DIY Solar Projects Part 1: Build a Solar Heater Using Recycled Cans. A few months ago we did an article about Cansolair Inc’s brilliant solar home heating solution that uses recycled aluminum cans in a forced convection solar heating unit.
These units work by pulling cool air from a room, passing it through a panel of aluminum cans that are heated by the sun, and blowing the heated air back into the room. Just about anyone can make one of these heaters, and they can be constructed from mostly recycled materials. This is a fairly simple project for DIY’ers that can be used to heat a home, a greenhouse, a camper, a garage, a cabin, or just about anything else you can think of. Once the unit is built, all you need is an outside wall for it to sit against that will get plenty of sun. As long as the sun is shining, you will have free heat with little to no maintenance costs. Comments comments. Direct Drive Banki Hydro.
Pictured above is our neighbor Scott's Dam.
He's got a 4" diameter PVC pipe out of it, running down the creek about 15'. The total head here is about 3'. Our goal is to build a small hydro electric plant. In the past he had a machine he'd built from a squirrel cage blower, with a belt, to a PM DC motor. It produced about 1 amp, give or take a bit and he ran it year round for 2 years. We started with scraps of sheet metal and angle iron. The Vanes in the runner are made from quartered 4" diameter steel conduit.
The sides of the runner are 12" diameter. The template is glued to one of the disks which make up the sides of the runner, and we have both disks clamped together. We put 10" between the two sides of the runner using allthread, and squared it up as best we could before installing the vanes. Here the runner is getting welded up. Pictured above the runner is pretty well tacked together. Pictured above it's starting to take shape. 507 Mechanical Movements, 118. Solar Photovoltaic Projects. Photovoltaic (PV) solar electricity systems have captured a lot of interest as the system components have grown more mature, capable, and reliable.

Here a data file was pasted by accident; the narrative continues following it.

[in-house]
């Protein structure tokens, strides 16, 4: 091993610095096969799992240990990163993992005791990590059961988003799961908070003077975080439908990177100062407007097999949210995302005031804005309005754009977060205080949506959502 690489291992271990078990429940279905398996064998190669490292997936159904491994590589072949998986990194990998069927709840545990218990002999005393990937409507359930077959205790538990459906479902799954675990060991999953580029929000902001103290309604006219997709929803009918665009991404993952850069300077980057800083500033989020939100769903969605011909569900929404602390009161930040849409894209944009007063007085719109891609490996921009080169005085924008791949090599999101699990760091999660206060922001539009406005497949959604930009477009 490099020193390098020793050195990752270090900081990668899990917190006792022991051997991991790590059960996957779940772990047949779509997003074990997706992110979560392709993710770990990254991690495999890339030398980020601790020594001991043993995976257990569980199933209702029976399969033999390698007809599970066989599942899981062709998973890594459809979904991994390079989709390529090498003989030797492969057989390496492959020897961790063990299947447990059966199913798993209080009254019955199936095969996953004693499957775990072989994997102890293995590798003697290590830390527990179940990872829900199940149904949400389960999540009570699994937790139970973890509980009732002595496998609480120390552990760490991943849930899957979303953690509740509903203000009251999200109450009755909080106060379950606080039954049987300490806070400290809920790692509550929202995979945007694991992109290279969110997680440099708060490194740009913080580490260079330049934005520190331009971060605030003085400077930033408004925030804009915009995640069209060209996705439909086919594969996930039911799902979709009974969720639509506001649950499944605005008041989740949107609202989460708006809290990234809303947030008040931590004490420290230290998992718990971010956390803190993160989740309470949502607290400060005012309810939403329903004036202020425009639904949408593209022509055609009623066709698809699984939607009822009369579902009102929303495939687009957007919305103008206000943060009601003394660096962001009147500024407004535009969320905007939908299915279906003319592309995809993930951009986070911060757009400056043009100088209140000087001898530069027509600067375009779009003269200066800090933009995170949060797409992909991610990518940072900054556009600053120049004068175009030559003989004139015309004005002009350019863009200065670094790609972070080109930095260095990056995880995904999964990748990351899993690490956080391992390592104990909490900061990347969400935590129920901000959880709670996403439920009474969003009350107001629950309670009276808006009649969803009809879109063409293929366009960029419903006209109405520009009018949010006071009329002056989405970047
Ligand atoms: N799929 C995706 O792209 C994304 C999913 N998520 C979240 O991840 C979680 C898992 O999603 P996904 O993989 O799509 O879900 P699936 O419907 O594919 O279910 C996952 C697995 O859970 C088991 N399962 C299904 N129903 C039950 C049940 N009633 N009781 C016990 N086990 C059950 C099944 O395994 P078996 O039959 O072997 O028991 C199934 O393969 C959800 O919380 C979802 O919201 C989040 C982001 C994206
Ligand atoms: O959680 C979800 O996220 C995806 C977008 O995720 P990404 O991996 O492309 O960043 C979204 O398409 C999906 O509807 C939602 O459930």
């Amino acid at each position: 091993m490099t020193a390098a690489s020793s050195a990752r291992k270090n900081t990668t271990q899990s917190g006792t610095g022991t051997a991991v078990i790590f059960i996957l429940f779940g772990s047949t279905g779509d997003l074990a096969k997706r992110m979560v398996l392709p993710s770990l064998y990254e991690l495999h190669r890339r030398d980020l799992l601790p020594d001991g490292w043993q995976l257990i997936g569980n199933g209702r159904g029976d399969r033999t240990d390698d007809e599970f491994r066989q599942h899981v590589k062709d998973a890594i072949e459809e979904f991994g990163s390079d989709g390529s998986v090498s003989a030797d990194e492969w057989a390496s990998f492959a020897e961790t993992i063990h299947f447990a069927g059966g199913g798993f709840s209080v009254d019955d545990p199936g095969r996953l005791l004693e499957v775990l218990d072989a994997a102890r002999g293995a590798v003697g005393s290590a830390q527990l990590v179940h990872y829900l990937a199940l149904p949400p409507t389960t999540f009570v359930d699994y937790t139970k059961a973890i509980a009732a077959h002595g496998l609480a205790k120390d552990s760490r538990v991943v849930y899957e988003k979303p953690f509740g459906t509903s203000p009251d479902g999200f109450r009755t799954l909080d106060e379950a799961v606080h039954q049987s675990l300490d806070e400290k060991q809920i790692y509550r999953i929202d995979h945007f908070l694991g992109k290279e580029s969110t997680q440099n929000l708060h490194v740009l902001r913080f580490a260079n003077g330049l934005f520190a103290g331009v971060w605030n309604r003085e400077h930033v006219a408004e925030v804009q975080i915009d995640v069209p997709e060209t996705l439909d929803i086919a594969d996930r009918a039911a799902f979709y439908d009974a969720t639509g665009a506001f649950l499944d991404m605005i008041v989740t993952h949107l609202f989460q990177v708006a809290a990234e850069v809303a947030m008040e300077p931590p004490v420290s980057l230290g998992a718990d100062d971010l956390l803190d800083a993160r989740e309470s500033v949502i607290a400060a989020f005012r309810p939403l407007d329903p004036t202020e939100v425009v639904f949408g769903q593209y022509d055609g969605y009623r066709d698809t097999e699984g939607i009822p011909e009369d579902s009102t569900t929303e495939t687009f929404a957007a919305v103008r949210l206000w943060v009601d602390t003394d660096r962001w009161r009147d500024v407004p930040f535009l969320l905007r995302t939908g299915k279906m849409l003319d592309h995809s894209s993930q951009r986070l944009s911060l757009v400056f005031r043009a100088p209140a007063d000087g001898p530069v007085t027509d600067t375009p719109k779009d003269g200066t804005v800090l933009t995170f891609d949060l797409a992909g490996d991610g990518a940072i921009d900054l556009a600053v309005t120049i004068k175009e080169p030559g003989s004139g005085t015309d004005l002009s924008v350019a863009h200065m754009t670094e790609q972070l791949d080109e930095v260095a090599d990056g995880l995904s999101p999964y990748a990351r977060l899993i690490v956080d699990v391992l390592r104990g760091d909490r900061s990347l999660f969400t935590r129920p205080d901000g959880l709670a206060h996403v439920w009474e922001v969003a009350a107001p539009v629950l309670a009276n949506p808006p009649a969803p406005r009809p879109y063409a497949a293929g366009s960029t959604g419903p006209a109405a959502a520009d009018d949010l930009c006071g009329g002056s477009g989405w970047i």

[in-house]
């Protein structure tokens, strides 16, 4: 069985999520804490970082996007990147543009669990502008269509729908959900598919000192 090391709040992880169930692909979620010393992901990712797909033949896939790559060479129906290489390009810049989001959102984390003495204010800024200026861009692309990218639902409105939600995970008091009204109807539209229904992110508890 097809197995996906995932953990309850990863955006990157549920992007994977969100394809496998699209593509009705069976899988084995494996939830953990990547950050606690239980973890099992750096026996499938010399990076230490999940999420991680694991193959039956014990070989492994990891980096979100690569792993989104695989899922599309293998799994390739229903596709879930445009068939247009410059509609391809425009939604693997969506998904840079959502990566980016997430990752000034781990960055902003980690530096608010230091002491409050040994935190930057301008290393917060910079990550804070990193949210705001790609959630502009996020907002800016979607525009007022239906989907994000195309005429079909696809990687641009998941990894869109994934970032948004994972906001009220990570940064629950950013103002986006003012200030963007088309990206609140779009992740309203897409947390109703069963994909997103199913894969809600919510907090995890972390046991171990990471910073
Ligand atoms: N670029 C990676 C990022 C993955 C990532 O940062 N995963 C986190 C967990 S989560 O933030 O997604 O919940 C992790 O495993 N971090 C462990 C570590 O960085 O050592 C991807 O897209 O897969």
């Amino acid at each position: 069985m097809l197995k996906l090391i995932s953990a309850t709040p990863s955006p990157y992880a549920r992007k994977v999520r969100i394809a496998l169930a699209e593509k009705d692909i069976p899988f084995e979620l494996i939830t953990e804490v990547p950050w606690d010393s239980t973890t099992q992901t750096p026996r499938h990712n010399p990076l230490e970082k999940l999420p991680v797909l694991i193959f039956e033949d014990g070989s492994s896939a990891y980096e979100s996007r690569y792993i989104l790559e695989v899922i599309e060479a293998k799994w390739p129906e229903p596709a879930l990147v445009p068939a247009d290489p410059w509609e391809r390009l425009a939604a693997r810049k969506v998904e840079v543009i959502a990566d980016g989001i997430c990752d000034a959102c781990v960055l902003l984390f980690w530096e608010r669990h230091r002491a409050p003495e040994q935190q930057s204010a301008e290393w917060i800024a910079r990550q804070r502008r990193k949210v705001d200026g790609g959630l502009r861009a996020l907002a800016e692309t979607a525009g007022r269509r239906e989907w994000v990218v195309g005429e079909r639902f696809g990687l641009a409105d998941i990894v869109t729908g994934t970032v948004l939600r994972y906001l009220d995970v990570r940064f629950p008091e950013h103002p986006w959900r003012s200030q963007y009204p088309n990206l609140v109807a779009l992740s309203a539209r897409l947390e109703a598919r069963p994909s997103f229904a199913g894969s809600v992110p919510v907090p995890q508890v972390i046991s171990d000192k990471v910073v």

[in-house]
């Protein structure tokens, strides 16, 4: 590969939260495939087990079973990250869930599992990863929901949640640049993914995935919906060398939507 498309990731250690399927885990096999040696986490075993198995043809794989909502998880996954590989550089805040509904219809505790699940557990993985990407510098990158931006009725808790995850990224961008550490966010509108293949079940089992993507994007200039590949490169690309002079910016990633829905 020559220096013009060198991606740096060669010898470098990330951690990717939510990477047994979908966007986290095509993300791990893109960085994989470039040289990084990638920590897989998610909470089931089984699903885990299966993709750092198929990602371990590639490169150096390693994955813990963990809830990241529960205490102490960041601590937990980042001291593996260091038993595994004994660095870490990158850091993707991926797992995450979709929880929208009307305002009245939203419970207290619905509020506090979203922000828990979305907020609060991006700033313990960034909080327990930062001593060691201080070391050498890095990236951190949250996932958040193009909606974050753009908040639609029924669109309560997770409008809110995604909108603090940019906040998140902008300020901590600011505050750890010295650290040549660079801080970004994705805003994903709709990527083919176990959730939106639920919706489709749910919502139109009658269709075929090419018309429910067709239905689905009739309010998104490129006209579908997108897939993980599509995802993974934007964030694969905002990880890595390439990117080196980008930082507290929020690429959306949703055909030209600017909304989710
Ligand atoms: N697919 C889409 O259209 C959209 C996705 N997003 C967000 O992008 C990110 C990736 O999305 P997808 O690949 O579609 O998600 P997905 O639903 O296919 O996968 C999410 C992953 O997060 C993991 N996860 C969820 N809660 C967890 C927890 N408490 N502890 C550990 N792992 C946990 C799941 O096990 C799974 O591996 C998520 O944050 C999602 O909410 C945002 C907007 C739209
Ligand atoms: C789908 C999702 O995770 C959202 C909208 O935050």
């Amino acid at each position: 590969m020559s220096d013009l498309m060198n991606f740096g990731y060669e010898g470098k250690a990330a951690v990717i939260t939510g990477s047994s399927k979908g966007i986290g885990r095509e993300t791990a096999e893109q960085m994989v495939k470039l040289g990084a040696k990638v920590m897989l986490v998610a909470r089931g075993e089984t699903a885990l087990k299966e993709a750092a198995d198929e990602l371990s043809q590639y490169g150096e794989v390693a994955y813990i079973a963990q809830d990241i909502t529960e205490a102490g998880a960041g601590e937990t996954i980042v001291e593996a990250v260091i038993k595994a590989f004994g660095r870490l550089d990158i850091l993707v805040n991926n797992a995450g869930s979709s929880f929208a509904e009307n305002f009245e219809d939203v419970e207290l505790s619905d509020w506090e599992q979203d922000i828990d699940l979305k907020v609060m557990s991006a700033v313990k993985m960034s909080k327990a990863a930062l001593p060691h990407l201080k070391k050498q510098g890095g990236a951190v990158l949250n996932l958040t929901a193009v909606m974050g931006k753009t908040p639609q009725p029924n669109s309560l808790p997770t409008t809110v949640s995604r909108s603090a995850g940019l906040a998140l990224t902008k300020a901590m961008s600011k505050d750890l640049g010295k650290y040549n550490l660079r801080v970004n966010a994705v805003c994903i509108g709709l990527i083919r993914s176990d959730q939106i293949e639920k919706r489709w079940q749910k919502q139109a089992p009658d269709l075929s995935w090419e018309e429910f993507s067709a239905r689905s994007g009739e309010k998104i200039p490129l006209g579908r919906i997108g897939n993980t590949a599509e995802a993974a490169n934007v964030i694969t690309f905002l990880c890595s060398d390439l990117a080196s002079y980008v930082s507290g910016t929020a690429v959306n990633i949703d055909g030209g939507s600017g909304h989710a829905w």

The references and articles below provide PV system basics, examples of the four common types of PV systems used to generate electric power, reviews of PV system components, lots on how-to build your own PV system, and a few interesting "other" PV systems. Contrary to popular belief, in most areas it is perfectly legal and relatively straight forward to do your own PV -- we did...
Directory for the PV section: Be sure to do the Solar Site Survey to make sure that your PV panels will have an unobstructed sun for the critical part of the day. The survey should be done from the location where the PV panels will be mounted. PV powered water pumping systems are covered under Solar Water Pumping PV power vehicles are here.
NEW -- Our new micro-inverter, off-grid PV system... Questions? The Spiral Pump: A High Lift, Slow Turning Pump. Table of Contents History of this Document First distribution 1986.
Additions 1998 and 1990. OCR scan and conversion to HTML by Chris Pirazzi, firstname.lastname@example.org, 2005. Please report any typos or errors to both email@example.com and TailerP@aol.com. Internet address of this document: There are other interesting documents about water-powered water pumps at: which readers of this document may also find interesting. History and Theory of the Spiral Pump In some instances, records of preindustrial technology can be a source of concepts which can be updated with modern materials and modified to be utilized in today's technology transfer efforts. Wirtz invented the spiral pump to provide water for a dye works just outside of Zurich. The Wirtz spiral pump was constructed so the end of the outside pipe coil opened into a scoop. Figure 1: Historic Wirtz Pump—1842 drawing Figure 2: Historic Wirtz Pump—1842 drawing Since first completing this report, two projects came to our attention.
Construction. Off the Grid Power Provides Free Energy. Off the grid power is true self reliance, enabling you to have free electricity.
Here's how. Power companies create electricity through huge generators. That electricity is then shipped through wires across long distances and into individual homes by power poles and wires. Most people who want power contact their local utility company. That company then sends someone out to connect the wires from the electric poles to their home. The problem is, when a squirrel crawls into a converter box, or when there’s an ice storm, or when too many people are using the power at once, you're without power – sometimes for days. So some people have chosen to get off the grid power.